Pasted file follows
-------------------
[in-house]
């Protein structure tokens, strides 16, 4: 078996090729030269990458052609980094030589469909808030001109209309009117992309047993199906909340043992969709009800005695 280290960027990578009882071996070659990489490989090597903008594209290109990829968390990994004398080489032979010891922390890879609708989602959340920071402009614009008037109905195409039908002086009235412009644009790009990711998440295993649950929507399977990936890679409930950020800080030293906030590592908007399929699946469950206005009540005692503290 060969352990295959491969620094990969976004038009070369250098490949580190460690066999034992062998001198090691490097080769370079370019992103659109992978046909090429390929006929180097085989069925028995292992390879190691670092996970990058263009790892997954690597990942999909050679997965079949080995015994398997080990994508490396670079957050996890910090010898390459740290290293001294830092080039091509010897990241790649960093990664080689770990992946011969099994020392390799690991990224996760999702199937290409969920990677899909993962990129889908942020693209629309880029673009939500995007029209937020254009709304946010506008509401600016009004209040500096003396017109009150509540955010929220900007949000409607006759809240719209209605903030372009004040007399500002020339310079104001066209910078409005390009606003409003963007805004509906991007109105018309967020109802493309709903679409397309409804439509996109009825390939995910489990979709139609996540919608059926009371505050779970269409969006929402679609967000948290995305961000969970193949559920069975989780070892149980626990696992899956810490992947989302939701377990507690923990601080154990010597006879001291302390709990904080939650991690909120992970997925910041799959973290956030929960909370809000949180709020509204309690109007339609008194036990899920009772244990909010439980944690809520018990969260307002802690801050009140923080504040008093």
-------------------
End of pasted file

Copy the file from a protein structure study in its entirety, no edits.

[in-house]
């Protein structure tokens, strides 16, 4: 078996090729030269990458052609980094030589469909808030001109209309009117992309047993199906909340043992969709009800005695 280290960027990578009882071996070659990489490989090597903008594209290109990829968390990994004398080489032979010891922390890879609708989602959340920071402009614009008037109905195409039908002086009235412009644009790009990711998440295993649950929507399977990936890679409930950020800080030293906030590592908007399929699946469950206005009540005692503290 060969352990295959491969620094990969976004038009070369250098490949580190460690066999034992062998001198090691490097080769370079370019992103659109992978046909090429390929006929180097085989069925028995292992390879190691670092996970990058263009790892997954690597990942999909050679997965079949080995015994398997080990994508490396670079957050996890910090010898390459740290290293001294830092080039091509010897990241790649960093990664080689770990992946011969099994020392390799690991990224996760999702199937290409969920990677899909993962990129889908942020693209629309880029673009939500995007029209937020254009709304946010506008509401600016009004209040500096003396017109009150509540955010929220900007949000409607006759809240719209209605903030372009004040007399500002020339310079104001066209910078409005390009606003409003963007805004509906991007109105018309967020109802493309709903679409397309409804439509996109009825390939995910489990979709139609996540919608059926009371505050779970269409969006929402679609967000948290995305961000969970193949559920069975989780070892149980626990696992899956810490992947989302939701377990507690923990601080154990010597006879001291302390709990904080939650991690909120992970997925910041799959973290956030929960909370809000949180709020509204309690109007339609008194036990899920009772244990909010439980944690809520018990969260307002802690801050009140923080504040008093």